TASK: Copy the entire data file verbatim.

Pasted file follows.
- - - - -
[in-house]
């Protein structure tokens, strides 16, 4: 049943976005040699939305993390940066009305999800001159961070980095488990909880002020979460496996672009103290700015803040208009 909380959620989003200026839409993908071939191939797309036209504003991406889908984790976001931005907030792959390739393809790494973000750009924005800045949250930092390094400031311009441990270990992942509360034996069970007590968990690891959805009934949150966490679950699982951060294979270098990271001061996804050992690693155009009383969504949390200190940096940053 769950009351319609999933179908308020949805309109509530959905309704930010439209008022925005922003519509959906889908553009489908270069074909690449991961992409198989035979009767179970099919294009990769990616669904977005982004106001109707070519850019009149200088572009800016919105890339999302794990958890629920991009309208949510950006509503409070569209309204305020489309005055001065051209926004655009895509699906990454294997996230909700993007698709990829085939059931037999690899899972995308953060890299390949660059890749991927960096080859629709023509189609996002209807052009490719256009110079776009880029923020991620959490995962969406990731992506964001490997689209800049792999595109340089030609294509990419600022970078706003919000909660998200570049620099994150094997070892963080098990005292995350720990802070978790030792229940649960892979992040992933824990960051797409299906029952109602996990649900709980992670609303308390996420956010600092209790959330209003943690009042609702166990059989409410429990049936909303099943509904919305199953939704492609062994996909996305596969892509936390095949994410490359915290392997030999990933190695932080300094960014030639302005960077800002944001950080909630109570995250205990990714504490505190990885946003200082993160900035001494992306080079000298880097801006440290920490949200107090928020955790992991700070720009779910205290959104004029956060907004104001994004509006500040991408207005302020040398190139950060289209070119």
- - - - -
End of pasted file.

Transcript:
[in-house]
């Protein structure tokens, strides 16, 4: 049943976005040699939305993390940066009305999800001159961070980095488990909880002020979460496996672009103290700015803040208009 909380959620989003200026839409993908071939191939797309036209504003991406889908984790976001931005907030792959390739393809790494973000750009924005800045949250930092390094400031311009441990270990992942509360034996069970007590968990690891959805009934949150966490679950699982951060294979270098990271001061996804050992690693155009009383969504949390200190940096940053 769950009351319609999933179908308020949805309109509530959905309704930010439209008022925005922003519509959906889908553009489908270069074909690449991961992409198989035979009767179970099919294009990769990616669904977005982004106001109707070519850019009149200088572009800016919105890339999302794990958890629920991009309208949510950006509503409070569209309204305020489309005055001065051209926004655009895509699906990454294997996230909700993007698709990829085939059931037999690899899972995308953060890299390949660059890749991927960096080859629709023509189609996002209807052009490719256009110079776009880029923020991620959490995962969406990731992506964001490997689209800049792999595109340089030609294509990419600022970078706003919000909660998200570049620099994150094997070892963080098990005292995350720990802070978790030792229940649960892979992040992933824990960051797409299906029952109602996990649900709980992670609303308390996420956010600092209790959330209003943690009042609702166990059989409410429990049936909303099943509904919305199953939704492609062994996909996305596969892509936390095949994410490359915290392997030999990933190695932080300094960014030639302005960077800002944001950080909630109570995250205990990714504490505190990885946003200082993160900035001494992306080079000298880097801006440290920490949200107090928020955790992991700070720009779910205290959104004029956060907004104001994004509006500040991408207005302020040398190139950060289209070119």